This oblique view shows geological layers of rock exposed on a mound inside Gale Crater on Mars. Image credit: NASA/JPL-Caltech/University of Arizona/USGS
It is easy to forget how important impact craters are on planetary history on a planet like Earth with dynamic continental movement, wind and water erosion, and a short memory. But we are reminded when we look at the research coming out of Mars.
Gale Crater is about the size of Connecticut, and within the crater is a huge mound, several thousand meters high, which expose a time-deep sequence of layers demonstrating dramatic changes in Mars history.
Clay minerals indicating wet conditions are near the bottom of the “Gale stack.” Evaporates indicating wet but drying conditions sit on top of the clays, and higher up are increasingly dry and eventually sediments with no evidence of water involved in their formation.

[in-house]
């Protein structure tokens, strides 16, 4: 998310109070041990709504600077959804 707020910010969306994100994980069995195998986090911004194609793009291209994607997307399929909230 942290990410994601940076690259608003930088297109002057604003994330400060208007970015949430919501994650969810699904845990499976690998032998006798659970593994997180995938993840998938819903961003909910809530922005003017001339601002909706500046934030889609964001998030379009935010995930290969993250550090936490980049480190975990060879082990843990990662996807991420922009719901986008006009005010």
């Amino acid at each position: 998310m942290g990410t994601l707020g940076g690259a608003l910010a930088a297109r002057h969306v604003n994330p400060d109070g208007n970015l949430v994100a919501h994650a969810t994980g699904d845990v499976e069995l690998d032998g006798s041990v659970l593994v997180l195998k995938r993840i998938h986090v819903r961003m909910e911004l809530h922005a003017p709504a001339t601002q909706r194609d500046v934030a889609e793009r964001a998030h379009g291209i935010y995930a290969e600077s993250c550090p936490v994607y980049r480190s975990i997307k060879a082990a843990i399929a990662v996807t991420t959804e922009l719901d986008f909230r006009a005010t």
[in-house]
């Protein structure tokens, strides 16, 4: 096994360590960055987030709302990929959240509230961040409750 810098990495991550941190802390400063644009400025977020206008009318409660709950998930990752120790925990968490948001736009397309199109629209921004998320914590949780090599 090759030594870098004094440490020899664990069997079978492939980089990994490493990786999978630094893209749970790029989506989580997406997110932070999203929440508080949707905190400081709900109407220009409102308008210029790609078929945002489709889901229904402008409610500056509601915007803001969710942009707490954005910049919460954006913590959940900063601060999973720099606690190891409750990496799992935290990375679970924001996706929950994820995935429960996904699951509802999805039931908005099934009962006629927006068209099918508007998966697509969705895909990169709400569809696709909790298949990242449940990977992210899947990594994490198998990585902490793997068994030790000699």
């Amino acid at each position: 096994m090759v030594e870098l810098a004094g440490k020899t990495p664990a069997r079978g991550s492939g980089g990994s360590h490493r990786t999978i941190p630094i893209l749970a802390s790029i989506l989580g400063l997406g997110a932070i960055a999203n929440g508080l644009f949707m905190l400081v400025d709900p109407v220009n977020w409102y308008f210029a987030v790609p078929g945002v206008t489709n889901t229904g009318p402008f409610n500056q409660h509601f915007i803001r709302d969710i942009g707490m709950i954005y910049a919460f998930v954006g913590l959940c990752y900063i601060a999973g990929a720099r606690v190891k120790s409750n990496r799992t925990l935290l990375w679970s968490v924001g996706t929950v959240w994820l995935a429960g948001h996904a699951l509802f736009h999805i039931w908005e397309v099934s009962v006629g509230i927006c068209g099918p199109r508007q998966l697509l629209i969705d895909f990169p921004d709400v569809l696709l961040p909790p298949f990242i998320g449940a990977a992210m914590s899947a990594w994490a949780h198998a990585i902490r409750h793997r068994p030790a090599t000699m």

A sequence like that can happen anywhere on a planet and not indicate a global change. This could reflect local conditions. But this sequence matches well what has been postulated for the planet’s overall history, and it matches other evidence.
Rock exposures with compositions like various layers of the Gale stack have been mapped elsewhere on Mars, and researchers, including Jean-Pierre Bibring of the University of Paris, have proposed a Martian planetary chronology of clay-producing conditions followed by sulfate-producing conditions followed by dry conditions. However, Gale is the first location where a single series of layers has been found to contain these clues in a clearly defined sequence from older rocks to younger rocks.
“If you could stand there, you would see this beautiful formation of Martian sediments laid down in the past, a stratigraphic section that’s more than twice the height of the Grand Canyon, though not as steep,” said Bradley Thomson of the Johns Hopkins University Applied Physics Laboratory, Laurel, Md. He and John Grotzinger of the California Institute of Technology in Pasadena are Milliken’s co-authors.
It is possible but not yet decided that NASA will explore this feature with the planned rover Curiosity, to launch next year.
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